I had mixed feelings about the young Cassius Clay when he entered the public eye in the weeks leading up to his first bout with Sonny Liston. Clay was everything this fourteen year old boy had been taught an athlete shouldn't be: loud, arrogant, and boastful. Like the rest of the known world, I assumed the massive, glowering Sonny Liston -- famous for his early round knock-outs of opponents -- would pound this sassy young upstart into submission and finally shut his big mouth... but in the ring, Liston had no answer for the exceptional speed of Clay. It was a controversial fight, as was their infamous rematch fifteen months later in Lewiston, Maine, but those two fights launched the legend of Muhammad Ali -- and by that time, I'd come full circle as a huge fan of the young champ. I followed his astonishing career through televised and pay-per-view fights (when I could afford them, anyway) for the next two decades as his career rose and fell against a backdrop of one of the most colorful and exciting eras in the history of boxing.
Given all that, I was jazzed to land a two day job filming a commercial with Ali, a spot designed to run during the upcoming 1984 Olympics in LA. By now, though -- eight years after the Thrilla in Manila -- it was clear something wasn't right with the man. Whether due to damage suffered in those three savage wars with Joe Frazier, or some other mysterious malady, Ali's once-dazzling verbal skills had eroded.**
Excited as I was to see Ali up close, I worried that I'd find a shell of the man he used to be... and early on, that seemed to be the case. The first setup had Ali sitting in a comfortable chair, reciting a tedious speech declaring that winning a gold medal in the 1960 Olympics was "my most memorable experience" -- but with his eyes at half-mast, his speech was listless, slurred, and barely decipherable. During one particularly unintelligible take, the boom man glanced over at me and rolled his eyes.
It was bad.
Finally taking a break, Ali got up to stretch his legs. I maneuvered into his path, then stuck out my hand and introduced myself. He lit up instantly, eyes flashing, his grip firm. This was a very different man than the one who'd been slumped in that chair a minute before.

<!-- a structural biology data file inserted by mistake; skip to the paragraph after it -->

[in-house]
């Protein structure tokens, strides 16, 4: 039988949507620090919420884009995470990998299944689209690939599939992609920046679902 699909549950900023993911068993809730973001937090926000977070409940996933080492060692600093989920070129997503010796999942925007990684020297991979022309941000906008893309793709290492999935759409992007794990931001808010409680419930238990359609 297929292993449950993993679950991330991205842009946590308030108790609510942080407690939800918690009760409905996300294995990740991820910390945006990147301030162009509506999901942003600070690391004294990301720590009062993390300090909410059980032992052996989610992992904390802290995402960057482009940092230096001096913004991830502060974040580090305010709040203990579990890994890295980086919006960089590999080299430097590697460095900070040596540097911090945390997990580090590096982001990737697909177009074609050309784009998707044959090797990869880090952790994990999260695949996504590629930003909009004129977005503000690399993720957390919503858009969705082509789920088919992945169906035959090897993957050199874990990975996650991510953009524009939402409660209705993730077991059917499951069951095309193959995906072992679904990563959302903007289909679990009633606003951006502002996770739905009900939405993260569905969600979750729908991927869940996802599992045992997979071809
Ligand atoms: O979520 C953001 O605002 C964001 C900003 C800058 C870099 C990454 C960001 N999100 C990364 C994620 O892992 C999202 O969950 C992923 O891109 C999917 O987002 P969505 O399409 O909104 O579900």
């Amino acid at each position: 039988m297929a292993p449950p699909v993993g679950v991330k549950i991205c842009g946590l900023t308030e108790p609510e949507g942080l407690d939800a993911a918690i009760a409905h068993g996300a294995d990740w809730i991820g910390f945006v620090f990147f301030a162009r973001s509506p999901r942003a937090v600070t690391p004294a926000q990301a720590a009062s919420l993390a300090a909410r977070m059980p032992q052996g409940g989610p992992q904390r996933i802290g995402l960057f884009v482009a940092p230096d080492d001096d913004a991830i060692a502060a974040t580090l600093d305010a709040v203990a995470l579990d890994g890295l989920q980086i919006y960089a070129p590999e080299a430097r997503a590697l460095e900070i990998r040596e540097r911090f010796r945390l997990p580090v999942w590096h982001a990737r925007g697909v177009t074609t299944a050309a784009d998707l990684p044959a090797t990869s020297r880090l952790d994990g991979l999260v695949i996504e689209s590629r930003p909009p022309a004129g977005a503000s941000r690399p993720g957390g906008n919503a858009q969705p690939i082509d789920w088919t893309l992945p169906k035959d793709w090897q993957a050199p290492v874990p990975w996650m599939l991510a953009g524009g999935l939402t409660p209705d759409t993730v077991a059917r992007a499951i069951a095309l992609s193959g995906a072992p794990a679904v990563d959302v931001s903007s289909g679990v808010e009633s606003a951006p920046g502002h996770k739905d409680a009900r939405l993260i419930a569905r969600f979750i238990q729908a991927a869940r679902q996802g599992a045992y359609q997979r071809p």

"You ever box?" he asked.
"No," I replied, "but I've been a huge fan of yours right from the start."
He smiled, and we talked for a few minutes, but I can't recall the specifics -- I was suddenly overwhelmed just to be standing there talking to Muhammad Ali, and so relieved to find him mentally sharp. This was the Ali I'd seen perform with such soaring eloquence for the boxing press so many times in the past. Talking one-on-one with a fellow human being, there was no trace of the stumbling confusion he'd displayed on camera.
We witnessed a very playful Ali over the course of those two days on set. His performance in front of the camera didn't improve much, but off camera, he was a delight. At one point he wandered off, away from the cameras, then slowly made his way around the back of the stage to where the two old, fat, gray-haired geezers who ran the facility sat on a pair of apple boxes, lost in conversation. Ali put a finger to his lips to keep the rest of us quiet, then crept up behind the two men until he was close enough to reach out -- and with the lightest touch, gently tickle the earlobe of one. Thinking it was a fly, the old guy shook his head and waved a hand at his ear. Ali did it again, and again, until the man finally turned around to see the ex-heavyweight champion of the world grinning at him.